The plot I think is the weakest element of the story and the actors are left to react and be terrified.  The big reveal is that the teachers are part of a coven of witches and that’s about all the story you get.  It’s never explained why they have a dance studio, or why Suzy is so important to them.  She appears to be the only American and yet all the teachers take a special interest in her for some reason.  Other things, like the aforementioned maggots, are chalked up to spoiled food (with the implication to the audience that more’s afoot) but that’s never discussed.  Characters appear and disappear like Olga, and there’s a hinted romance between Suzy and a male dancer that’s never discussed or referenced.  Ultimately, I wanted to know “why.”  What do these women have to gain from studying witchcraft?  Are they going to be immortal (they’re obviously not given youth), or money?  It just seems like Argento liberally inserted violence, much like he splashes blood, to make the deficiencies in the story.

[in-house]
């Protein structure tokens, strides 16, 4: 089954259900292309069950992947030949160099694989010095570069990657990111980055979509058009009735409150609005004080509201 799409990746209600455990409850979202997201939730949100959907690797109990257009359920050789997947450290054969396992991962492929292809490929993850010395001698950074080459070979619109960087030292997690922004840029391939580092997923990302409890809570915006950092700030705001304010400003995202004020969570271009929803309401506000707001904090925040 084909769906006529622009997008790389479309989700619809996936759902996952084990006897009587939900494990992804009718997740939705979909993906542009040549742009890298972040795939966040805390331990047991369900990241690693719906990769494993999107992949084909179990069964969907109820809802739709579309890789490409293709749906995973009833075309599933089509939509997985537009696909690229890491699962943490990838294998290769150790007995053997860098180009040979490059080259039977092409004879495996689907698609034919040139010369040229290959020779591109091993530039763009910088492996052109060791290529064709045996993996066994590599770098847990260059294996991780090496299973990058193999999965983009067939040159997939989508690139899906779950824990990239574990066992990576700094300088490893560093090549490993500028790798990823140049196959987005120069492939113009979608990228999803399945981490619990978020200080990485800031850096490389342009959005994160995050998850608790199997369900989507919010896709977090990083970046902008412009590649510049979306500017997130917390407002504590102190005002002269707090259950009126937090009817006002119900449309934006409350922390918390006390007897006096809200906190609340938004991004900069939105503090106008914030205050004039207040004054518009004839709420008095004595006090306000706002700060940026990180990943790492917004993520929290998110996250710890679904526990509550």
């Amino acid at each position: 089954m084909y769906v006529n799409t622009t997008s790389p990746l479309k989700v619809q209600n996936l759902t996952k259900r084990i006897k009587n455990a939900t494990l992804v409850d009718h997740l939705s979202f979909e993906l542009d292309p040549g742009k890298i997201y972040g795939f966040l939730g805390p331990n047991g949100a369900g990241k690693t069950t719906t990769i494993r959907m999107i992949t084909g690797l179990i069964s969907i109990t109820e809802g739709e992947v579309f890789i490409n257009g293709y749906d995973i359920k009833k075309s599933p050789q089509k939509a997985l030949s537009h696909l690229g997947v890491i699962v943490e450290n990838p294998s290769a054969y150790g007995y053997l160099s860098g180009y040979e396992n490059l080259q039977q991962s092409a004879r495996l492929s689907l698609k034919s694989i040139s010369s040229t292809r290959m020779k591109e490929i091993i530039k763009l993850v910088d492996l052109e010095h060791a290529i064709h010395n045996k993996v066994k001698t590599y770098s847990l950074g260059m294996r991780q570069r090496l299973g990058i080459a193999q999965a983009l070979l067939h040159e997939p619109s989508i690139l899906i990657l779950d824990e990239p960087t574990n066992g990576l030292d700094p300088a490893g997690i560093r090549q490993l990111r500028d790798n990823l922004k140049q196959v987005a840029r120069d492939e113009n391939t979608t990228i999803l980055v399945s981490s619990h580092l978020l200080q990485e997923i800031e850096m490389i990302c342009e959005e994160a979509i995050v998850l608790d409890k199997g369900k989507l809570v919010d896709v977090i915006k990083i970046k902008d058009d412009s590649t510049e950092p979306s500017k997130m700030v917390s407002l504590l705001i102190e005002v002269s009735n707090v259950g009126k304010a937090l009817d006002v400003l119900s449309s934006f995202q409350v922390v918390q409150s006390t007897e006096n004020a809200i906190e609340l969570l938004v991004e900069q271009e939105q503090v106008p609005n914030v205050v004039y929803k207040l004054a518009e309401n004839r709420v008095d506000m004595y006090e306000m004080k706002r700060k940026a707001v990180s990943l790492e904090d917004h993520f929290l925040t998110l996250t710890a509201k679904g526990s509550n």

The acting is all fairly decent with Joan Bennett standing out as Madame Blanc in her last film role (I was shocked to discover that was Bennett).  The score by Goblin is so intense despite being overused (I do want the Suspiria theme now).  The beautiful imagery is worth watching on an HD television, especially my favorite scene of Suzy dumping red wine (which I believe is the same stuff used for the blood) in a white sink.  There’s not many head-slapping moments like in Village of the Damned, but I do want to point out that Sara wouldn’t have been so cut up had she not been throwing herself into windows in the attic.  She gets the worst death of all in my opinion, caught up in barbed wire right by the freaking door!  Helena Markos’ voice is also fairly creepy.


Overall, Suspiria is good but far from great.  It’s worth watching for the aesthetics, the soundtrack, and the fact that Argento is considered a “master of horror.”  I would not consider this film a masterpiece in spite of that.  The aesthetics overwhelm the story which is too thin to hold up and the violence can be overwhelming and exploitative.